Reindeer in Sweden usually migrate in November. But there's still no snow.

Via:  perrie-halpern  •  4 days ago  •  11 comments

Reindeer in Sweden usually migrate in November. But there's still no snow.
I can't ask my father what to do now because he hasn’t seen this; it hasn’t happened during his lifetime.”

S E E D E D   C O N T E N T


By Linda Givetash

It may be December but almost 100 miles north of the Arctic Circle there’s still not enough snow for reindeer to begin their annual migration.

Sweden’s indigenous Sami people have herded the animals for generations, with the corral usually happening over a two-week period in November.

But this year the tradition has been postponed because temperatures keep fluctuating above and below the freezing mark.

“Something is really wrong with nature,” said Niila Inga, 37, who lives in Sweden’s northernmost town of Kiruna. “I can't ask my father what to do now because he hasn’t seen this; it hasn’t happened during his lifetime.”


The past four years have been the warmest on record globally, according to the World Meteorological Organisation.

Reindeer husbandry is carried out in countries throughout the Arctic including Norway, Russia and China. A 2009 report on the future of the practice says that there are 3,000 reindeer herders in Sweden alone, and a total of nearly 100,000 globally.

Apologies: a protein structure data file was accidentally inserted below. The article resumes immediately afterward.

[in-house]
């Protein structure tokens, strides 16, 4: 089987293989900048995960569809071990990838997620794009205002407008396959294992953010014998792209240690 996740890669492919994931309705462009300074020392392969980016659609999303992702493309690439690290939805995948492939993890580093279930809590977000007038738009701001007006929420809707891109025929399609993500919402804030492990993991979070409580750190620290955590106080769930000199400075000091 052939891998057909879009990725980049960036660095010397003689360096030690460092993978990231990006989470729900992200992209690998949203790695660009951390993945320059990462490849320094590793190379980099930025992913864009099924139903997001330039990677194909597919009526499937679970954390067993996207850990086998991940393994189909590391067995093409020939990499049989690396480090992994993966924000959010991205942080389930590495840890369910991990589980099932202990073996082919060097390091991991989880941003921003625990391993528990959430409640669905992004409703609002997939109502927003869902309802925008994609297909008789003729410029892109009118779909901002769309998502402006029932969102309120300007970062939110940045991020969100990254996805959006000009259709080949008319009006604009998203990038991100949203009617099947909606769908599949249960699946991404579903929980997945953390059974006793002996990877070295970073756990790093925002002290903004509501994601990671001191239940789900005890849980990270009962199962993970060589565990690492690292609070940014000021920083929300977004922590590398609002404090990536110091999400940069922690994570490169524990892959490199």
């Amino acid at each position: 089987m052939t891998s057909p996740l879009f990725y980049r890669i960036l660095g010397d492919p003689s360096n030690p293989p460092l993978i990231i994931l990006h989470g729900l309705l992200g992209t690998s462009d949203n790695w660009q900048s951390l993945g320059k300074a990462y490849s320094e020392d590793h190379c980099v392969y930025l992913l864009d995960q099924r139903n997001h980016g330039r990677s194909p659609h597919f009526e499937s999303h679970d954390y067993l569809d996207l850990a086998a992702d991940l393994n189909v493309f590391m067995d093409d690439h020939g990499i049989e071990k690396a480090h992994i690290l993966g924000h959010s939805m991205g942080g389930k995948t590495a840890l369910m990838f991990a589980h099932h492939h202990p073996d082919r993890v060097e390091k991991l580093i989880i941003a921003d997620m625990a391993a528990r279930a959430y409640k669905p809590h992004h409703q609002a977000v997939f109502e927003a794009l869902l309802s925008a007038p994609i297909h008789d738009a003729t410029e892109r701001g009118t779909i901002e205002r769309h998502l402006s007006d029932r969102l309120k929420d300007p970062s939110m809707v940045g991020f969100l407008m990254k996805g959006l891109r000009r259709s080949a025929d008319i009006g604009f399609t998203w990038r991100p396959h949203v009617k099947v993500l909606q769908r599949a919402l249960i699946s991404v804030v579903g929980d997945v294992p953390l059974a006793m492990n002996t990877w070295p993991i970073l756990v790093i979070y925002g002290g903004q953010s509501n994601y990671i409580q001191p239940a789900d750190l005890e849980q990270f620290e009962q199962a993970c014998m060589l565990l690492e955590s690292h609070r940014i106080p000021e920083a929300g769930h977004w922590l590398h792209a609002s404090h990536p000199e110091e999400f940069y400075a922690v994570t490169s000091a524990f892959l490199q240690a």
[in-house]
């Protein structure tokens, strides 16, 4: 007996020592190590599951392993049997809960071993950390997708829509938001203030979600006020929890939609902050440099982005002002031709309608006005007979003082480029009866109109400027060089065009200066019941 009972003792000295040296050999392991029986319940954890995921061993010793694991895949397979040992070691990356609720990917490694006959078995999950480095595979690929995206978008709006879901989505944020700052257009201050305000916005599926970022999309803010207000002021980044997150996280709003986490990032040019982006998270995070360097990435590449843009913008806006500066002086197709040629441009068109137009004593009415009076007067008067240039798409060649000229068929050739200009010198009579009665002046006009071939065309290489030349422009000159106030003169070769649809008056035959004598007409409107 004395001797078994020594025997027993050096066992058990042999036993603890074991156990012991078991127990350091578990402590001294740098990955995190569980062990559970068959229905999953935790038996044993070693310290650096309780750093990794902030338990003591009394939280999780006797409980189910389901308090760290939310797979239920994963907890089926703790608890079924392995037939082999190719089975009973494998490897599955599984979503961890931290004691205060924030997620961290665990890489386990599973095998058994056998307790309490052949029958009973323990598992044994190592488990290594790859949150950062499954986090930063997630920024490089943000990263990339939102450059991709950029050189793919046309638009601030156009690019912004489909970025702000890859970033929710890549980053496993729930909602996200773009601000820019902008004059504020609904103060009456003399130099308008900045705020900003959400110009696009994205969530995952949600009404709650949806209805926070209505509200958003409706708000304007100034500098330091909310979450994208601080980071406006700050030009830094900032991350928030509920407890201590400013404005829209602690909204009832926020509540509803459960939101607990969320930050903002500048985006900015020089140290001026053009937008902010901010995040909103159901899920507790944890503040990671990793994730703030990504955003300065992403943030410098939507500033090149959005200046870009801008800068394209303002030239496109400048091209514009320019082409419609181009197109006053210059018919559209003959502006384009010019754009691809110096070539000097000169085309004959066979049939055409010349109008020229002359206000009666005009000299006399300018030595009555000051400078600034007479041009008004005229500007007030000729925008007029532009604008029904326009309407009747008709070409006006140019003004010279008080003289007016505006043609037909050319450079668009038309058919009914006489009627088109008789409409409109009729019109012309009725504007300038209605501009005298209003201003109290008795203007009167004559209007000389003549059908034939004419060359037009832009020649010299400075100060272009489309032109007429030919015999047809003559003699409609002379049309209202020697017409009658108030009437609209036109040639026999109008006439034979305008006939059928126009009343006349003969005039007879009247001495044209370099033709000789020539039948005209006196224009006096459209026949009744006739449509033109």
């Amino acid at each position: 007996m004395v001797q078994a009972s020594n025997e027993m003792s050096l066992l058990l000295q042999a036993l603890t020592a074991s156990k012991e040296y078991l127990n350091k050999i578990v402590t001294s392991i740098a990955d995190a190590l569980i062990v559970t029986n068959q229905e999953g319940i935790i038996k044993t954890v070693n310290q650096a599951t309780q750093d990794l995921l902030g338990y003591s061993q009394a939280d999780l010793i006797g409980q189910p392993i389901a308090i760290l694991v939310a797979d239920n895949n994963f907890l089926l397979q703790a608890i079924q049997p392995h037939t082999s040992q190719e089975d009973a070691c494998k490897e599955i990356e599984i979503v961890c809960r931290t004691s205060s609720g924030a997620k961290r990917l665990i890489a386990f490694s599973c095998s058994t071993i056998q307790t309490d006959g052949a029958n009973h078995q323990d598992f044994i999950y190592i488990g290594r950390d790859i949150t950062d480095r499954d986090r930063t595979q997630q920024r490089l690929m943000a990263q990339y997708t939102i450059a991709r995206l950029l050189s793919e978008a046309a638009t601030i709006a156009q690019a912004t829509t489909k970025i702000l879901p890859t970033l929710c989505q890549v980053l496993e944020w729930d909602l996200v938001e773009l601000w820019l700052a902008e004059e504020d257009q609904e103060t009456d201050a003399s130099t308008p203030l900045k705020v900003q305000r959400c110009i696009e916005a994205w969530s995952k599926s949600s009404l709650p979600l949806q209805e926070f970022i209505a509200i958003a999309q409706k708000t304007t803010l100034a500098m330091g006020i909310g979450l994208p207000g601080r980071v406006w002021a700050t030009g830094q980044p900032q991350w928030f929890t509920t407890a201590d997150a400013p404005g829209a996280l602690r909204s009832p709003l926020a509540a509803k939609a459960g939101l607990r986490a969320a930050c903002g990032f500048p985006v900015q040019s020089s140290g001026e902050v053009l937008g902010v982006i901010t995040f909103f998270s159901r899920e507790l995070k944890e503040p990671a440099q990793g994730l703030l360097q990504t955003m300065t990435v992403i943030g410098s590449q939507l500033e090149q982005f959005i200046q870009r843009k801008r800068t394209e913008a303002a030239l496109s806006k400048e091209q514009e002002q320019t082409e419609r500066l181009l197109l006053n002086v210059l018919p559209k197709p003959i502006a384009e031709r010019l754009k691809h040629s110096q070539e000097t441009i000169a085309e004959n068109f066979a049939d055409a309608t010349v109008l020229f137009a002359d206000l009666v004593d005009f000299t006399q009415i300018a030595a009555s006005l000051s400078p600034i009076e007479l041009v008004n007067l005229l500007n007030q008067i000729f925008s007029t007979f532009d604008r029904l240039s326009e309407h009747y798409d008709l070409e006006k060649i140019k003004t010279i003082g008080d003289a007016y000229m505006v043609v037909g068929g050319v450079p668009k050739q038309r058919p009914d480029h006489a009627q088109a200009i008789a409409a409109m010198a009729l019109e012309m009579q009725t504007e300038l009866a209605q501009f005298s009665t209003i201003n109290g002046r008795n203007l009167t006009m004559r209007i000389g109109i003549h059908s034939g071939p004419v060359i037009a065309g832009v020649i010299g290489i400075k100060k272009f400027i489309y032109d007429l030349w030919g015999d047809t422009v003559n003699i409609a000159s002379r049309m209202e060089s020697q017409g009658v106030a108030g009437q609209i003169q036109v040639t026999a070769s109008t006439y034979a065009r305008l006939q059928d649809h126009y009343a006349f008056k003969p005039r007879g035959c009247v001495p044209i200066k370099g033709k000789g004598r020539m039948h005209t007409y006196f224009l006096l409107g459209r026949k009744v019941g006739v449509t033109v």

It's a family business. Inga said he took the lead from his father when he turned 18 and works alongside 17 other full-time herders in the community that includes his cousins and nephew.

Every September, reindeer are gathered and killed for meat. It’s the main source of income for the herders.

181204-sami-reindeer-mc-905_99a78570143dA Sami man labels a reindeer calf near the village of Dikanaess, Sweden, in 2016.Jonathan Nackstrand / AFP/Getty Images file

After the slaughter, the remaining reindeer are left to graze in the wild until it’s time for the winter migration eastward to better grazing territory. For Inga, that's a trek of more than 62 miles.

Herders follow the animals on snowmobile, spending nights in cabins along the route. Children get the time off school to take part in the process.

“Everything is connected to the reindeer and the reindeer herding,” Inga said. “It’s something you’re born and raised in.”

But Inga, who is also the chairman of the Swedish Sami Association, believes "something is shifting."